TOF timing resolution
To facilitate the measurement, a rotating jig provided by the manufacturer (SinoUnion Healthcare Inc., Beijing, China) was used, with a 3-mm-diameter Ge-68 line source of 11.1 MBq. The line source was rotated around the center of the scanner parallel to the axial direction of the scanner at a radius of 20 cm. No attenuation or scatter correction was assumed in the study, and the dead time loss was also ignored due to the low activity of the source. The differences in the arrival times for all the coincidence photons passed through the scanner center of field of view (CFOV) were recorded, and timing histograms were generated for all the possible lines of response (LORs). In theory, two symmetrical peaks in the histograms could be observed with a distance corresponding to the flight time across the 40 cm diameter. Gaussian fitting was applied to the two peaks in the timing histogram, and the average FWHM was reported as the system TOF timing resolution.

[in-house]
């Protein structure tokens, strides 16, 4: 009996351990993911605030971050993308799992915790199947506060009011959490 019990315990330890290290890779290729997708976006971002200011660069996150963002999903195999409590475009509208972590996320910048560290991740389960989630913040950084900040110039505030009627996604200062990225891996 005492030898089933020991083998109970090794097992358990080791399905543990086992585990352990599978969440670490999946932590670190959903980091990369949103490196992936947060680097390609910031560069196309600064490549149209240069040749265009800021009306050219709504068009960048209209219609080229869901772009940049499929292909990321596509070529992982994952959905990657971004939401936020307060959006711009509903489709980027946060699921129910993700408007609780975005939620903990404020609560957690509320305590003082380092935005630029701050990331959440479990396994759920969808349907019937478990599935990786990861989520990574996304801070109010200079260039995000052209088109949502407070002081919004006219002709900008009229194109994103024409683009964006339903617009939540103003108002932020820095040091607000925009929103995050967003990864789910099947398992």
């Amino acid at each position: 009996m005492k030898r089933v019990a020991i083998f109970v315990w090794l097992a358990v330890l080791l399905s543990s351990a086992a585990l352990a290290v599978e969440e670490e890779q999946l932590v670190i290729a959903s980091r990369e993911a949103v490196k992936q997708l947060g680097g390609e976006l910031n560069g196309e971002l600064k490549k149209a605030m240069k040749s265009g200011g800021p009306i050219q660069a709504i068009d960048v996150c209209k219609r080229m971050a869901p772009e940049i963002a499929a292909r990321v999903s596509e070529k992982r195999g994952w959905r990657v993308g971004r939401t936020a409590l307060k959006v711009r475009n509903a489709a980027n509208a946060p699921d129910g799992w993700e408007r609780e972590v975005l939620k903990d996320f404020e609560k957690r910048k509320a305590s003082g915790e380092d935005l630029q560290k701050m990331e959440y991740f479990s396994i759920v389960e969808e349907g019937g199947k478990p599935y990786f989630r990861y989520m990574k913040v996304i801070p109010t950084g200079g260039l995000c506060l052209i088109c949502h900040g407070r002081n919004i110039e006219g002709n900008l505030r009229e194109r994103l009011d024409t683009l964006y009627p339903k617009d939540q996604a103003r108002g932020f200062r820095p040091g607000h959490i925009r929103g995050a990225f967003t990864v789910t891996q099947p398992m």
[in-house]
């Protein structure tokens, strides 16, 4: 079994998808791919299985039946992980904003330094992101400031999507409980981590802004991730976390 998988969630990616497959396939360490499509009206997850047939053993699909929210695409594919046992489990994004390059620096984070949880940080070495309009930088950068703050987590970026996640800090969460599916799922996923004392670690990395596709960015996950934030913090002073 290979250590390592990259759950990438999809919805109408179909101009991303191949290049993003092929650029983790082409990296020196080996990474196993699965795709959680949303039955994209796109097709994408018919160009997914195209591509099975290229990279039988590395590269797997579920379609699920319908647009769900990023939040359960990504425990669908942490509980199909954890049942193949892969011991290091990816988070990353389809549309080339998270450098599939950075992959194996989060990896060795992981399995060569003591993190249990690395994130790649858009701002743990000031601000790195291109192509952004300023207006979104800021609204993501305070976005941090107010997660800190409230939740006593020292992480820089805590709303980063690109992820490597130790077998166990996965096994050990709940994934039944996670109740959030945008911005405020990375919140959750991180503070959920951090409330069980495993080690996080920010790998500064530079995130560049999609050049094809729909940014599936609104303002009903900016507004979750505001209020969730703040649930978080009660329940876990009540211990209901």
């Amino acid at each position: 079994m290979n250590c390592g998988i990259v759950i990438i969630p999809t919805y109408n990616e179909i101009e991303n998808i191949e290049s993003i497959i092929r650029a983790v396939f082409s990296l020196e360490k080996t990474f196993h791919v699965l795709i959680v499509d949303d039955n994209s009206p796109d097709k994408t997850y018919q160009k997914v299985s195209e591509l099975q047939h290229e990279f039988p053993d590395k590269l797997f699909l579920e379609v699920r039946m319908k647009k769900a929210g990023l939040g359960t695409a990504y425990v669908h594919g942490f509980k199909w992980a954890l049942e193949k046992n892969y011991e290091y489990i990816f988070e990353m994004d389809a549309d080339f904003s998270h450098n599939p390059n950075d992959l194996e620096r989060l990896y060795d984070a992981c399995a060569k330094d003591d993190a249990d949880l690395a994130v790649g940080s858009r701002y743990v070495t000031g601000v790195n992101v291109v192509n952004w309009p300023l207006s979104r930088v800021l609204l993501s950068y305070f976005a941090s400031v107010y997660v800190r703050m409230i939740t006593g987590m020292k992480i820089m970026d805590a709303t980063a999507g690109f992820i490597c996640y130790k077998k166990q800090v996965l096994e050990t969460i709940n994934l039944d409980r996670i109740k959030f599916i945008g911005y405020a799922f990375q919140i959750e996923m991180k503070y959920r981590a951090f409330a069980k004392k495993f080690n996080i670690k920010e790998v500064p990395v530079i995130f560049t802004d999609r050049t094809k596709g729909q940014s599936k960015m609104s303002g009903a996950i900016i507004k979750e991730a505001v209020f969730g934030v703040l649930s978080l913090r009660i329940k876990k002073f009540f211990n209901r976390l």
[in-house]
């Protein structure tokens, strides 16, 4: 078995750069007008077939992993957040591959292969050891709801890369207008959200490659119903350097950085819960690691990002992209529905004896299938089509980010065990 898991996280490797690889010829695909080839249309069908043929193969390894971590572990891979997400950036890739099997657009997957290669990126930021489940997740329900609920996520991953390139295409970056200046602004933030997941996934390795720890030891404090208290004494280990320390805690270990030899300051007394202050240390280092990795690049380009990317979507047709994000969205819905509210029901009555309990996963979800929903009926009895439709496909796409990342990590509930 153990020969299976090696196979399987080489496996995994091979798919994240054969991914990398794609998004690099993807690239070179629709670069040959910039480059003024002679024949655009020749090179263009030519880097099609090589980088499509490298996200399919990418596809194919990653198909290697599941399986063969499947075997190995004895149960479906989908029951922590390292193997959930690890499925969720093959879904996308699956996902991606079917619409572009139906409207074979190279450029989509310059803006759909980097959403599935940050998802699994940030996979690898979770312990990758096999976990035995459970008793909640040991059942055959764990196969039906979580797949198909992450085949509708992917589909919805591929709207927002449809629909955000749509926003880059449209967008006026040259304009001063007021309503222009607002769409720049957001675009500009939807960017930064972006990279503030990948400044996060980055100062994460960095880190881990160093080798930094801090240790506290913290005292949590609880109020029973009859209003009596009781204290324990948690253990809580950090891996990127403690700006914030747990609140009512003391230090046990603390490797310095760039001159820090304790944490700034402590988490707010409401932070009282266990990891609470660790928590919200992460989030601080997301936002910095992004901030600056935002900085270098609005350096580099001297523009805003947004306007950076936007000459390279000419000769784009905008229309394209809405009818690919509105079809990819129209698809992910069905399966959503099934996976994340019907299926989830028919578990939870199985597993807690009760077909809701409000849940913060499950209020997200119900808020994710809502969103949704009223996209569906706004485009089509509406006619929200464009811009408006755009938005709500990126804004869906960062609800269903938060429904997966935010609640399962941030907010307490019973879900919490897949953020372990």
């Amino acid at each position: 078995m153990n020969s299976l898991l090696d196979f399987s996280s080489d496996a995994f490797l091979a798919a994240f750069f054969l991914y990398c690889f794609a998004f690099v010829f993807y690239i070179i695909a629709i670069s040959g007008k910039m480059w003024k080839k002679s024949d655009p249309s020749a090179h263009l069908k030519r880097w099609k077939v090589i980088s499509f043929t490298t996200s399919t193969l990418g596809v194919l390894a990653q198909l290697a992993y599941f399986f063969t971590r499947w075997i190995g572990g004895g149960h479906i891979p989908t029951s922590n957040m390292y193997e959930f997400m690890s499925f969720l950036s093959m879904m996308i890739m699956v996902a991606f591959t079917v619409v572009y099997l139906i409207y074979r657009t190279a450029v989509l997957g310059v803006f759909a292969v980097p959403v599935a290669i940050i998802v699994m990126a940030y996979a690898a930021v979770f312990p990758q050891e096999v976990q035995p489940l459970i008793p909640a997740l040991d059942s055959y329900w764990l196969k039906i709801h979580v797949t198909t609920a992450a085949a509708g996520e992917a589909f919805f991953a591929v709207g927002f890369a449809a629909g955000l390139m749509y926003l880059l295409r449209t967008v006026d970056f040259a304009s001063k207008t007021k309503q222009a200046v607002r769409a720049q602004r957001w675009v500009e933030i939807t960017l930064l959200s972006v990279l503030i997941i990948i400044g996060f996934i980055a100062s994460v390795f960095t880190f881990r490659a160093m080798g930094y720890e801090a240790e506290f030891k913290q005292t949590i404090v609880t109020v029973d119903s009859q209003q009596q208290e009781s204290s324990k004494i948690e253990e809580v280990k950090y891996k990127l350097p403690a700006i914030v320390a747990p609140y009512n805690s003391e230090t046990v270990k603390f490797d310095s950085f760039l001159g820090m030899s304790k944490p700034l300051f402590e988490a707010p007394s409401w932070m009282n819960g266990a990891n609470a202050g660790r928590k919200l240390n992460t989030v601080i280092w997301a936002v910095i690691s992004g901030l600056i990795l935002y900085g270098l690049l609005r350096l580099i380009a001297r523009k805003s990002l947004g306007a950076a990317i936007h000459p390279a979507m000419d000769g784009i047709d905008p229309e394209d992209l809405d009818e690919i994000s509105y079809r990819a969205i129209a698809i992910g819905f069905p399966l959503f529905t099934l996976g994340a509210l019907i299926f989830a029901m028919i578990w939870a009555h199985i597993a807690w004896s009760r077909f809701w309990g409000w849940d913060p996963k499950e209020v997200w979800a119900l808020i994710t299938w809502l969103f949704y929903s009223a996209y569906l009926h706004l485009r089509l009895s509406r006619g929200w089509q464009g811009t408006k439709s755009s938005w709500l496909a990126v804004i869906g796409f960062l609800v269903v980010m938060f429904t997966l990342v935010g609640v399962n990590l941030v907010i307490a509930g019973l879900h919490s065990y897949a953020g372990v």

Spatial resolution measurements were performed using three point sources inside a thin glass capillary tube (1 mm in diameter). The point sources were prepared by dropping F-18 FDG solution of 185 MBq/ml through the capillaries. The drops were carefully handled to keep the axial length of the drops around 1 mm. In the transverse FOV, the three point sources were positioned at 1 cm, 10 cm, and 20 cm along a horizontal line. Data were acquired at the axial center and three eighths of the axial FOV separately. About 1.6 million coincidence counts were collected at each position to satisfy the sufficient statistical analysis, which were then sorted into 3D sinograms. Two methods were employed in reconstructing the point sources. First, the 3D sinogram was subtracted with random sinogram and then rebinned into 2D sinogram by FORE method . Point source images were then reconstructed by 2D filtered back projection (FBP) using an unapodized ramp filter with a cutoff at the Nyquist frequency. Second, maximum likelihood expectation maximization (MLEM) reconstruction with the inclusion of point spread function (PSF) was used, and random correction was directly applied in the iterative process. Five iterations were used in the reconstruction. The image matrices for both reconstructions were 512 × 512, with the pixel size of 1.88 mm × 1.88 mm. The attenuation and scatter corrections were ignored in both methods, and no post-smoothing filter was applied. FWHMs of the point source response functions were calculated by linear interpolation between adjacent pixels in radial, tangential, and axial directions.